Council spending

In May 2011, a Daily Telegraph investigation revealed that local councils had spent up to £100m on credit cards which funded lavish dinners, luxury hotels and state-of-the-art gadgets. Several local councils were found to have racked up eye-watering bills of more than £1,000 on 'official' dinners, champagne receptions and assorted 'networking events'.

The figures, obtained by a Freedom of Information request, revealed that another £2m was spent on accommodation, including five-star hotels in New York and Singapore. Hundreds of thousands of pounds went on luxury items from Tiffany, John Lewis and Marks and Spencer, while other councils used public money to fund theme park outings and paintballing trips.

Communities secretary Eric Pickles condemned local authorities who appeared to be living the "high life" on the backs of taxpayers, and said that forcing councils to disclose their expenditure would help to curb "the culture of wild overspends and excess".

Diplomatic immunity

Since the Freedom of Information Act came into effect, journalists have been probing the Foreign Office for data on foreign envoys who have escaped prosecution in the UK using their diplomatic immunity. In 2011, the Evening Standard used via an FoI request to reveal that 59 foreign diplomats over a three-year period had dodged arrest for serious crimes including rape, sexual assault and theft.

Data obtained by showed that one diplomat from Sierra Leone had been accused of rape, while others were suspected of a wide array of crimes ranging from GBH to fraud. Shoplifting and drink-driving were the most common transgressions, with a Vatican City official suspected of driving under the influence. Immunity can be waived on agreement with the diplomat's home nation, but the Foreign Office admitted that 11 requests to do so had been rejected over the same three-year period.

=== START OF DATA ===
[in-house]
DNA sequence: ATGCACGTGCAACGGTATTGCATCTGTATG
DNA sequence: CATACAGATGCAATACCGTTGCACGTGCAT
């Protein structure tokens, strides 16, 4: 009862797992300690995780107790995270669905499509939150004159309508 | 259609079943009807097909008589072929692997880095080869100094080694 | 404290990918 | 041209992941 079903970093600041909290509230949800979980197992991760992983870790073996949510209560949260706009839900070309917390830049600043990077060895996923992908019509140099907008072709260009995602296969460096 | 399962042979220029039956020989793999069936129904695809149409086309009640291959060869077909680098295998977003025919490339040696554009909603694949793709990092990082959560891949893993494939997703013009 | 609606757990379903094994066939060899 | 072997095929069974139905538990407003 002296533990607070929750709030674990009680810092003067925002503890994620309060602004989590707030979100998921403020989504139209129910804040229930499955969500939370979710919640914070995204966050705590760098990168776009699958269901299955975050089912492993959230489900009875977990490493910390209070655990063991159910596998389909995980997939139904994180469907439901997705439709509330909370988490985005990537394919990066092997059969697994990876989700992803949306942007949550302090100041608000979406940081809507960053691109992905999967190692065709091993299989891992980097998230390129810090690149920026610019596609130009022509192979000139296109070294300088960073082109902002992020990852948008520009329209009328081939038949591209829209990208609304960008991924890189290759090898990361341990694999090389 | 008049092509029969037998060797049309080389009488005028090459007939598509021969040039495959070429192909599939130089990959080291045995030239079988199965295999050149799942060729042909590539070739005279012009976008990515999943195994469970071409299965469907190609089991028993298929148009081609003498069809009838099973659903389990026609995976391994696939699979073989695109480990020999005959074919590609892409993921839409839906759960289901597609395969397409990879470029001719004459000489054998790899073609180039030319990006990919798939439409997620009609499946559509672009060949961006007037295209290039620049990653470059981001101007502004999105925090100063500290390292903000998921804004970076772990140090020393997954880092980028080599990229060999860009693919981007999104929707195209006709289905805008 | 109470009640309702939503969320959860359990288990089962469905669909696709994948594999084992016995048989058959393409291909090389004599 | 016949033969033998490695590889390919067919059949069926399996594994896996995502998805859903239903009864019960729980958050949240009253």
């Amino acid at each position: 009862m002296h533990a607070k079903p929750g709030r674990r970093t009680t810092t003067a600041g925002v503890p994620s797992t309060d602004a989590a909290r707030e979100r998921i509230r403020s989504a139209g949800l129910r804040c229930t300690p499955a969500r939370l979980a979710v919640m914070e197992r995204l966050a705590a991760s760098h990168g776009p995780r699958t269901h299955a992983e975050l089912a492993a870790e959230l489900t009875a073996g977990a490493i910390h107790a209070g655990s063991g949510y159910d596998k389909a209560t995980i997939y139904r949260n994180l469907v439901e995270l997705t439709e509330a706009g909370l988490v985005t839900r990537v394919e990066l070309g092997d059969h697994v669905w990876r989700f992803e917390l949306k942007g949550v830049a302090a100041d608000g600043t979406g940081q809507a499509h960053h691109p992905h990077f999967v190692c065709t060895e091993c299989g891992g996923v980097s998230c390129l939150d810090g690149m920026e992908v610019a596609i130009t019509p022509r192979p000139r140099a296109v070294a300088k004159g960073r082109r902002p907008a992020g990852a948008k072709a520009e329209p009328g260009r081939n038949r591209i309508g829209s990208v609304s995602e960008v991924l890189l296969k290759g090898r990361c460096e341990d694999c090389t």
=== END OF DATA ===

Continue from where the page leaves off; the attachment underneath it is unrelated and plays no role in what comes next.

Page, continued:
The search for Nessie

In 2006, The Sunday Times used information gathered using FoI requests to track the extraordinary saga of Whitehall's search for the Loch Ness monster. Papers from the 1970s and 1980s obtained by the Times exposed civil servants' concern that Nessie could become the target of poachers if the monster's existence could be confirmed – although mandarins also noted the potential tourism benefits.

Even more bizarre was a letter from the Department of the Environment to the Scottish Home and Health Department discussing the possibility of importing specially-trained bottlenose dolphins from the USA to explore the loch for any signs of the creature. "There are other factors, mainly political, that you might wish to consider before the licence is issued," read the memo, which went unanswered – probably wisely. Whitehall's interest probably stemmed from the famous 1972 photo taken by monster hunter Dr Robert Rines which purported to show Nessie.